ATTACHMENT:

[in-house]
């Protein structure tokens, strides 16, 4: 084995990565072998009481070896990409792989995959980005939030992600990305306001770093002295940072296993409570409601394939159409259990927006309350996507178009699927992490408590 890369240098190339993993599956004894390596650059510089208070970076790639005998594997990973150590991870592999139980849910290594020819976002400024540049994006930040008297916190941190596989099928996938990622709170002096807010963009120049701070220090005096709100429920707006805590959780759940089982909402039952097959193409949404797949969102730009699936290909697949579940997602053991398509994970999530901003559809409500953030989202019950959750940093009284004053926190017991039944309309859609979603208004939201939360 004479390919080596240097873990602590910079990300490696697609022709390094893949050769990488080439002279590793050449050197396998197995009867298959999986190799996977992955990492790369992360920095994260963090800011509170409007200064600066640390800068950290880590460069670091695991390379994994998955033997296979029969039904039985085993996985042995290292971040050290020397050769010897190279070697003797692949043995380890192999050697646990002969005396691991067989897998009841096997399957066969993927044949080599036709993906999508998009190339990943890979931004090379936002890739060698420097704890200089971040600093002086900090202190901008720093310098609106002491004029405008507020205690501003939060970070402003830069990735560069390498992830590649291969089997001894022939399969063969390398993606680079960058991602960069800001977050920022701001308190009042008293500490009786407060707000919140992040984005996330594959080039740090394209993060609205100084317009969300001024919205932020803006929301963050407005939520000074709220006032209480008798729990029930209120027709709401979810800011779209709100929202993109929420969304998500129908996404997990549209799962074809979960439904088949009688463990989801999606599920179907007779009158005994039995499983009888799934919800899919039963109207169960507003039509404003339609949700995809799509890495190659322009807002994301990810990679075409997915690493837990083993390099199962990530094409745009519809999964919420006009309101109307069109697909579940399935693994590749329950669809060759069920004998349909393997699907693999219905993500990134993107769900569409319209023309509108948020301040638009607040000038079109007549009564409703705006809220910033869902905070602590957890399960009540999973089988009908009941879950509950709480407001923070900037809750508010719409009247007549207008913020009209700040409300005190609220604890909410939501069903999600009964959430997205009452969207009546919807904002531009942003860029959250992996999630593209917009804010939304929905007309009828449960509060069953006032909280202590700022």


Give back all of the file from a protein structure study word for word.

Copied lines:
[in-house]
């Protein structure tokens, strides 16, 4: 084995990565072998009481070896990409792989995959980005939030992600990305306001770093002295940072296993409570409601394939159409259990927006309350996507178009699927992490408590 890369240098190339993993599956004894390596650059510089208070970076790639005998594997990973150590991870592999139980849910290594020819976002400024540049994006930040008297916190941190596989099928996938990622709170002096807010963009120049701070220090005096709100429920707006805590959780759940089982909402039952097959193409949404797949969102730009699936290909697949579940997602053991398509994970999530901003559809409500953030989202019950959750940093009284004053926190017991039944309309859609979603208004939201939360 004479390919080596240097873990602590910079990300490696697609022709390094893949050769990488080439002279590793050449050197396998197995009867298959999986190799996977992955990492790369992360920095994260963090800011509170409007200064600066640390800068950290880590460069670091695991390379994994998955033997296979029969039904039985085993996985042995290292971040050290020397050769010897190279070697003797692949043995380890192999050697646990002969005396691991067989897998009841096997399957066969993927044949080599036709993906999508998009190339990943890979931004090379936002890739060698420097704890200089971040600093002086900090202190901008720093310098609106002491004029405008507020205690501003939060970070402003830069990735560069390498992830590649291969089997001894022939399969063969390398993606680079960058991602960069800001977050920022701001308190009042008293500490009786407060707000919140992040984005996330594959080039740090394209993060609205100084317009969300001024919205932020803006929301963050407005939520000074709220006032209480008798729990029930209120027709709401979810800011779209709100929202993109929420969304998500129908996404997990549209799962074809979960439904088949009688463990989801999606599920179907007779009158005994039995499983009888799934919800899919039963109207169960507003039509404003339609949700995809799509890495190659322009807002994301990810990679075409997915690493837990083993390099199962990530094409745009519809999964919420006009309101109307069109697909579940399935693994590749329950669809060759069920004998349909393997699907693999219905993500990134993107769900569409319209023309509108948020301040638009607040000038079109007549009564409703705006809220910033869902905070602590957890399960009540999973089988009908009941879950509950709480407001923070900037809750508010719409009247007549207008913020009209700040409300005190609220604890909410939501069903999600009964959430997205009452969207009546919807904002531009942003860029959250992996999630593209917009804010939304929905007309009828449960509060069953006032909280202590700022």